Hong Kong has always been a challenging place to make — and listen to — music. Soaring rents have made it commercially unviable to run a live music venue in the city’s commercial districts, and licensing restrictions have forced venues like Hidden Agenda and XXX Gallery out of more affordable industrial space. The high cost of living takes its toll on aspiring musicians, too.
“Most young people finish school, start working and they still have to live with their parents,” says Kung. “It’s hard for them to find time to practice. I see some really good bands but eventually they have to choose between their careers and their music. It’s hard for young people in this city to 100 percent commit to music. And if they don’t commit, everything is half-assed.”
And yet, despite the odds, people still try. Last year, some of the organisers of Hidden Agenda managed to find a fully-licensed, officially-sanctioned space in Yau Tong, which they christened TTN – short for This Town Needs Music. Since opening at the beginning of 2018, it has provided a rare medium-sized concert venue for local and international indie acts.
“Compared to 10 years ago, I’d say the indie music scene has completely transformed,” says Tjhung. “For one-off gigs, there are far more small- and medium-sized acts coming to Hong Kong, whereas a decade ago, you’d generally only see big headliners. There’s also a broader range of venues for local and international gigs, and generally, a much broader public awareness of indie music. Of course, it’s hard to say how much of that is attributable to Clockenflap – there’s a multitude of people and initiatives driving the indie scene forward. But Clockenflap has definitely had a significant impact.”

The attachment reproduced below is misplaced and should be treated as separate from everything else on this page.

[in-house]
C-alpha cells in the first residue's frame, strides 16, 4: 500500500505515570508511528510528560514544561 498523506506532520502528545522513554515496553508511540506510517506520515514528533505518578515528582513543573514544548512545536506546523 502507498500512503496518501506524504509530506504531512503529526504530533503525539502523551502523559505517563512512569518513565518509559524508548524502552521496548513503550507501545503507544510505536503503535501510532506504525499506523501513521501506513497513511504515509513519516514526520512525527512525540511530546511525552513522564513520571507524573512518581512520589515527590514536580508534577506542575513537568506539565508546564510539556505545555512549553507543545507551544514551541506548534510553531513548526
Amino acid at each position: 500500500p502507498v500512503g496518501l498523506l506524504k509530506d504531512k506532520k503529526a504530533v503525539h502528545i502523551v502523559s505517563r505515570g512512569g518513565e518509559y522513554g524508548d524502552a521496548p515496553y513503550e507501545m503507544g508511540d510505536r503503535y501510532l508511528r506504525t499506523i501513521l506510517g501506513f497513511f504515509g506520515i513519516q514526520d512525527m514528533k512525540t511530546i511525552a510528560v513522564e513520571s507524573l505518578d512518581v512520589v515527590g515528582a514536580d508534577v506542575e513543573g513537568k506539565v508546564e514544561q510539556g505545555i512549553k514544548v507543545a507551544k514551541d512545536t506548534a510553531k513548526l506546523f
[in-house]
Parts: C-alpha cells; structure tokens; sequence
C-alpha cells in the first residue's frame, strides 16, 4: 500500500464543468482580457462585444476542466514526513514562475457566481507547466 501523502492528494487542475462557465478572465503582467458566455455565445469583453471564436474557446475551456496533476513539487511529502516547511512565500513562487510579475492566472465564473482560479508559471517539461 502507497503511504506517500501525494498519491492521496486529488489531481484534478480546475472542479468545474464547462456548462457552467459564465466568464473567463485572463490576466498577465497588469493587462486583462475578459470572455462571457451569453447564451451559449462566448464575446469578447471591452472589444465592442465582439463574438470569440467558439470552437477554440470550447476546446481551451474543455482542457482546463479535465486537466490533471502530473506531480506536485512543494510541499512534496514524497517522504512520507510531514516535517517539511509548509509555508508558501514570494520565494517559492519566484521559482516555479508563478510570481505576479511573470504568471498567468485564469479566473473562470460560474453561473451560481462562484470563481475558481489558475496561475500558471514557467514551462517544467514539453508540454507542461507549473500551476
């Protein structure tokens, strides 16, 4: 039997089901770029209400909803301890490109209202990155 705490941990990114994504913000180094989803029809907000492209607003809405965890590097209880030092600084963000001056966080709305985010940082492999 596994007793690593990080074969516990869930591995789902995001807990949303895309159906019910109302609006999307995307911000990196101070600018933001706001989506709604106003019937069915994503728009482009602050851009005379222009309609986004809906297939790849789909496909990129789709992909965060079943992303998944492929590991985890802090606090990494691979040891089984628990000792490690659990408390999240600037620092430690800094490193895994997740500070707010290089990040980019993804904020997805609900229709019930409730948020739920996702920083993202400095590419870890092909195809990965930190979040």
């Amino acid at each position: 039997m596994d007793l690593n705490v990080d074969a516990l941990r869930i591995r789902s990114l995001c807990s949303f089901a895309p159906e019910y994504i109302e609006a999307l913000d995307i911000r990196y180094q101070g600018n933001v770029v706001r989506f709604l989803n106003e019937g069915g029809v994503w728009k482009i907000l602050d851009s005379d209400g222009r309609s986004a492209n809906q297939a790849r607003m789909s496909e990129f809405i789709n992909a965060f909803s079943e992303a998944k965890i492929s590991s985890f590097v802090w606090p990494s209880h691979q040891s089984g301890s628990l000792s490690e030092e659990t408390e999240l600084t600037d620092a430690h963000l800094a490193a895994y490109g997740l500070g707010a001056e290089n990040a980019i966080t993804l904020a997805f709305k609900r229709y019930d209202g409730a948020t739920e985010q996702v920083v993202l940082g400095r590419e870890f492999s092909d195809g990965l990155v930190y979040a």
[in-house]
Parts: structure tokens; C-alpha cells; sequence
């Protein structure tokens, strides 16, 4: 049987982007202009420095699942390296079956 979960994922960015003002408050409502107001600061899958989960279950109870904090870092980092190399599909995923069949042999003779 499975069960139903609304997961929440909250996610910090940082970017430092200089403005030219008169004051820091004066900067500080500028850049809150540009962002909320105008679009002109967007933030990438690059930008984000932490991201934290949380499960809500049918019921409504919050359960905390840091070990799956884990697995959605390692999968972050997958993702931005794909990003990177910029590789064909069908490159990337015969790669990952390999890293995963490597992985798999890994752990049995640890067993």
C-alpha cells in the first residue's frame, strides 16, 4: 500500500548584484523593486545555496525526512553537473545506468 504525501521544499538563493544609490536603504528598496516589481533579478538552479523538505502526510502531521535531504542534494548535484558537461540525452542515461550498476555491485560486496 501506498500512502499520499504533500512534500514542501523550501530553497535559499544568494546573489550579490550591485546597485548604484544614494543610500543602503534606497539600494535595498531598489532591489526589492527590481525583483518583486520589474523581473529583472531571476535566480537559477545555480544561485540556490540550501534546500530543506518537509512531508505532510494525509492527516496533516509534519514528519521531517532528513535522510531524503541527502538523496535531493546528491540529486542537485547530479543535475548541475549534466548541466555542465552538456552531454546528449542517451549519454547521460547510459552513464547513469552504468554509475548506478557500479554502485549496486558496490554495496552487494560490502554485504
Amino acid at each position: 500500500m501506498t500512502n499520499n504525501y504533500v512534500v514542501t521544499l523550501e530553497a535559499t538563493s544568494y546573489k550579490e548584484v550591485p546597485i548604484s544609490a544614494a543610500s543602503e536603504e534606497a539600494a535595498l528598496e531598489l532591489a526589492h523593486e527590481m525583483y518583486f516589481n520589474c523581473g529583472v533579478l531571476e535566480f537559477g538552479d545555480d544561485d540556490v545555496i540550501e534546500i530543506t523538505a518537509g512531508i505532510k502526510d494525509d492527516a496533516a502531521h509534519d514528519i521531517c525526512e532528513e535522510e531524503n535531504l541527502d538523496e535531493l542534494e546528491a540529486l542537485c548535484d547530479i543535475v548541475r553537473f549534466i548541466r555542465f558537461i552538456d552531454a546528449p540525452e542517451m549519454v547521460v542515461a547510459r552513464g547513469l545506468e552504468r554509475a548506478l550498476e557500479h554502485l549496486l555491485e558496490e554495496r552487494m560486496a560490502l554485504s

Sweeting is cautious about taking too much credit. “Clockenflap is just one piece of the overall puzzle,” he says. “Festivals are a very different, though complimentary, element to regular shows, and they play a highly important role in terms of the overall scene ecosystem.” His goal is for Clockenflap to give local bands a stage to reach new audiences, as well as international producers who visit the festival to scope out new talent.
It helps that, after years of tiptoeing around Hong Kong bureaucracy, which has always been sceptical of live music, Clockenflap finally has the support of major institutions like the Hong Kong Tourism Board. The trail blazed by Clockenflap is now being followed by other music festivals like Wow and Flutter, which focuses exclusively on local music. “I think Clockenflap has really helped to legitimise music festivals in Hong Kong on a broader level,” says Tjhung.
For all the local talent at this year’s Clockenflap, the headliners are still coming from overseas. This year’s big names include David Byrne, Interpol, Khalid and Amadou & Mariam. But Sweeting is optimistic they may one day be joined by a local act.
“I’ve always said that my happiest day with Clockenflap will be when we have a local independent band headline the main stage,” he says. “We’ll certainly do everything we can on our side to make that happen, though number one, there needs to be that breakthrough artist which we can book which resonates with the audience in such a way that they fully justify the position. Things are moving in the right direction.”
Clockenflap takes place from November 9 to 11, 2018, at the Central harbourfront. Click here for more information.